Centre pioneered francophone services

Jules-Léger is a hub of research and a haven for kids.

By Tracy Morey

Some staffers call it Ontario's secret treasure. It seems an extravagant label for the sprawling 60s-era school building in Ottawa's east end that houses the Jules-Léger Centre.

But the centre is unique: a think tank and teacher training workshop in a provincial school for the deaf and a resource centre for the blind. There is a two-year residence program for seriously learning disabled students (including ADHD) that serves as a teaching lab. The centre also runs satellite programs and wide-ranging partnerships in the community.

Province Gets Advice on Special Education Funding

One of the messages Mordechai Rozanski heard as chair of the Education Equality Task Force during public consultations last fall was that funding for Ontario's 190,000 exceptional students was inadequate.

School boards currently receive a Special Education Grant in two parts: a Special Education Per Pupil Amount (SEPPA), based on the school board's total enrolment, and an Intensive Support Amount (ISA), based on the proportion of a board's students who need high cost, specialized programs. But the current per-student funding formula was introduced in 1998 and used 1997 financial figures that have not been updated.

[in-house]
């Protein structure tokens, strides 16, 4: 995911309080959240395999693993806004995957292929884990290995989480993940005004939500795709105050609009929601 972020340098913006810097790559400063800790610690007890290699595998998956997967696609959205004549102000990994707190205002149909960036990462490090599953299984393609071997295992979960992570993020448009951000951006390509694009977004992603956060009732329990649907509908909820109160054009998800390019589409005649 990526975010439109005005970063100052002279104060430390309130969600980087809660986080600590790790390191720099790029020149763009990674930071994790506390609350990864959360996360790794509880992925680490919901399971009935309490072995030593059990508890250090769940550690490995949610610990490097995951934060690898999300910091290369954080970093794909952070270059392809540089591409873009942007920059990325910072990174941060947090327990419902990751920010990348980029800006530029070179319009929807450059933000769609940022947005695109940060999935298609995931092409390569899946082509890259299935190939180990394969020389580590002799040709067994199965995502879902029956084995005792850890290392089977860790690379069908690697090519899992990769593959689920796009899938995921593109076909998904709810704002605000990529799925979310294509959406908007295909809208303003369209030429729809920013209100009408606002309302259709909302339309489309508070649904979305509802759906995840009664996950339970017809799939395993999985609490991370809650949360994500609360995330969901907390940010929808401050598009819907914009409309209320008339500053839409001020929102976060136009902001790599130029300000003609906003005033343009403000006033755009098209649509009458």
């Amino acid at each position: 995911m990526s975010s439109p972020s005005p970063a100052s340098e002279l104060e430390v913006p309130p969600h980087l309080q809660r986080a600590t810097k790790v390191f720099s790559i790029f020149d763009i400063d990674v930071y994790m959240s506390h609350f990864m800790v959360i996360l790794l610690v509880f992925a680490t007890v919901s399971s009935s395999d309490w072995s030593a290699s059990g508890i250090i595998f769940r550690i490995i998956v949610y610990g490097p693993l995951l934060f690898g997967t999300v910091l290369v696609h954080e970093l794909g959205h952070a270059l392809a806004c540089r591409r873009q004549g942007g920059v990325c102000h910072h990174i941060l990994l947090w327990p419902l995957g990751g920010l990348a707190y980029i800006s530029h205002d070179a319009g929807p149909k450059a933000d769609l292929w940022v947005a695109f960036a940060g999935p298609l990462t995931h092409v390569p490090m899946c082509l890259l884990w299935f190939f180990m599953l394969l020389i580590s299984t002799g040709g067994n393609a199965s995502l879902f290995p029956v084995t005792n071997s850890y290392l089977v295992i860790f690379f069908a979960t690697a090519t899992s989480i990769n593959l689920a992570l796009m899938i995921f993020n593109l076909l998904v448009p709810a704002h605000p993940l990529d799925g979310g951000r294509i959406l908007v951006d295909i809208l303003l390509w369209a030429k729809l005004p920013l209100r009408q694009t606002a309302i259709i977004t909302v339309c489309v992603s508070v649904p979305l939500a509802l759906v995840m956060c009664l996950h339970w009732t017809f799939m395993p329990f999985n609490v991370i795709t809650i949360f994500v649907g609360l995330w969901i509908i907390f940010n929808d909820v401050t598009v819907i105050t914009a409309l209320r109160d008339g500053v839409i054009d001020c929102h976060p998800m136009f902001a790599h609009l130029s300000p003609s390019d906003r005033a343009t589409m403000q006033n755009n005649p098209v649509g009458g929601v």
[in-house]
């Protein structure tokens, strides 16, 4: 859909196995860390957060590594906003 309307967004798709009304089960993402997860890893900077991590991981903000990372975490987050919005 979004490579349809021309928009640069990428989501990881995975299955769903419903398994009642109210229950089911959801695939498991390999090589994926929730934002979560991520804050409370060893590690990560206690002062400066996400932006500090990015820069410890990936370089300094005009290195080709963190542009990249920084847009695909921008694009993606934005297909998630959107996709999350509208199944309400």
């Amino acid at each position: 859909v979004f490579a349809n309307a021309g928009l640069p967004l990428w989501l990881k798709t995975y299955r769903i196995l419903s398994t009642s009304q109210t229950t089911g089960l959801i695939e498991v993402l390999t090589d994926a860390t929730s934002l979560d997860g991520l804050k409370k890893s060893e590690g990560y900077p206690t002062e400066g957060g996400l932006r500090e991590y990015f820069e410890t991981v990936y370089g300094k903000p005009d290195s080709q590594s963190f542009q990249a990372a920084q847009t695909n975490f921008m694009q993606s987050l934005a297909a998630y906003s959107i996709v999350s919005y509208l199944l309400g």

In a brief to the Rozanski task force, the Minister's Advisory Council on Special Education recommended the ministry improve: standards, funding levels, the speed with which it provides money to boards, administrative backlogs, co-ordination with other ministries, student transportation, research, accountability and professional development for teachers.

In a 2001 value-for money audit of Ontario's special education programs, the provincial auditor said that neither the ministry nor the boards "have the information and processes to determine whether special education services are delivered effectively, efficiently, and in compliance with requirements." Boards, he said, spent $95 million more on special education than they received in grants.

In December, as part of his assessment of the government's funding formula, Rozanski recommended new investment of $269 million for special education as well as $88 million to update the formula over a three-year period.

Rozanski's report, Investing in Public Education: Advancing the Goal of Continuous Improvement in Student Learning and Achievement, recommended that the ministry:

  • allocate $130 million to school boards for ISA claims in 2002-03
  • fund all approved ISA claims in 2003-04
  • develop a funding policy for the transportation of special needs students
  • increase the SEPPA for secondary students by $19 million
  • publish new standards for spending to improve boards' accountability.

The government responded by announcing $250 million in new funding, bringing to $1.624 billion the allocation for 2002-03. Since 1998, special education funding has increased almost 40 per cent.

The Rozanski report is available at www.edfundingreview.on.ca/index.html.

"We were the pioneers and we have a huge mandate," says the centre's director-general, André Duguay. The operation was created by the University of Ottawa in 1979 and taken over by the Ministry of Education in the mid-80s. It serves francophones aged two to 21.